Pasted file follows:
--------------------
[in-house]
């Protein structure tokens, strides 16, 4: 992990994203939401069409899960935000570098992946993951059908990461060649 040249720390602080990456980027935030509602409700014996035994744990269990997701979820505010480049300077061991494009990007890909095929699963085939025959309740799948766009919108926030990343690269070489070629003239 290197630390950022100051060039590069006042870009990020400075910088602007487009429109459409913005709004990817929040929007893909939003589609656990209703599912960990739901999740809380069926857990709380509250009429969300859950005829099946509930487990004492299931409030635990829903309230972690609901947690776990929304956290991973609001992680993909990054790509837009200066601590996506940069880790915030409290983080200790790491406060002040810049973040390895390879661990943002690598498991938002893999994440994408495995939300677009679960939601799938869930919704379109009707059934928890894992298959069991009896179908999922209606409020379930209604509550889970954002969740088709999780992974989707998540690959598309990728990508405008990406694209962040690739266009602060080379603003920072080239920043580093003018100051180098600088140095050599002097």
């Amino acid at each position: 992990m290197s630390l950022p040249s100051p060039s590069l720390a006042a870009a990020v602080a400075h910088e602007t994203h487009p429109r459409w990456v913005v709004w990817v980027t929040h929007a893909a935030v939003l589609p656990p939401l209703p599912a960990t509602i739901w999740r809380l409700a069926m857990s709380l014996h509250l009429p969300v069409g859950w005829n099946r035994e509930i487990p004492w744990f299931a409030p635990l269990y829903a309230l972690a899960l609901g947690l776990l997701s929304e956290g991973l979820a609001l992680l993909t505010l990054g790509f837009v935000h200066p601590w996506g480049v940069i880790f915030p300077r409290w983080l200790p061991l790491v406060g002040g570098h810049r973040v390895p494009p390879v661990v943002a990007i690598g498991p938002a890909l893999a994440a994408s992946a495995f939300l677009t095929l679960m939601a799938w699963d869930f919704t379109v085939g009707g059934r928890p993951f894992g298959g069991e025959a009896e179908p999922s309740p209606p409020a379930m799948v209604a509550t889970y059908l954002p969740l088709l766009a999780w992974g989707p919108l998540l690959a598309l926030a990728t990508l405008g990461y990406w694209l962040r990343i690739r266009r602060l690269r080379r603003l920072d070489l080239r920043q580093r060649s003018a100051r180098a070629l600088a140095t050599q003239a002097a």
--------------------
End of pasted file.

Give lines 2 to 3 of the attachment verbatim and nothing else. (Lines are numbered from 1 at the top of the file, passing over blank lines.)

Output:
């Protein structure tokens, strides 16, 4: 992990994203939401069409899960935000570098992946993951059908990461060649 040249720390602080990456980027935030509602409700014996035994744990269990997701979820505010480049300077061991494009990007890909095929699963085939025959309740799948766009919108926030990343690269070489070629003239 290197630390950022100051060039590069006042870009990020400075910088602007487009429109459409913005709004990817929040929007893909939003589609656990209703599912960990739901999740809380069926857990709380509250009429969300859950005829099946509930487990004492299931409030635990829903309230972690609901947690776990929304956290991973609001992680993909990054790509837009200066601590996506940069880790915030409290983080200790790491406060002040810049973040390895390879661990943002690598498991938002893999994440994408495995939300677009679960939601799938869930919704379109009707059934928890894992298959069991009896179908999922209606409020379930209604509550889970954002969740088709999780992974989707998540690959598309990728990508405008990406694209962040690739266009602060080379603003920072080239920043580093003018100051180098600088140095050599002097």
């Amino acid at each position: 992990m290197s630390l950022p040249s100051p060039s590069l720390a006042a870009a990020v602080a400075h910088e602007t994203h487009p429109r459409w990456v913005v709004w990817v980027t929040h929007a893909a935030v939003l589609p656990p939401l209703p599912a960990t509602i739901w999740r809380l409700a069926m857990s709380l014996h509250l009429p969300v069409g859950w005829n099946r035994e509930i487990p004492w744990f299931a409030p635990l269990y829903a309230l972690a899960l609901g947690l776990l997701s929304e956290g991973l979820a609001l992680l993909t505010l990054g790509f837009v935000h200066p601590w996506g480049v940069i880790f915030p300077r409290w983080l200790p061991l790491v406060g002040g570098h810049r973040v390895p494009p390879v661990v943002a990007i690598g498991p938002a890909l893999a994440a994408s992946a495995f939300l677009t095929l679960m939601a799938w699963d869930f919704t379109v085939g009707g059934r928890p993951f894992g298959g069991e025959a009896e179908p999922s309740p209606p409020a379930m799948v209604a509550t889970y059908l954002p969740l088709l766009a999780w992974g989707p919108l998540l690959a598309l926030a990728t990508l405008g990461y990406w694209l962040r990343i690739r266009r602060l690269r080379r603003l920072d070489l080239r920043q580093r060649s003018a100051r180098a070629l600088a140095t050599q003239a002097a």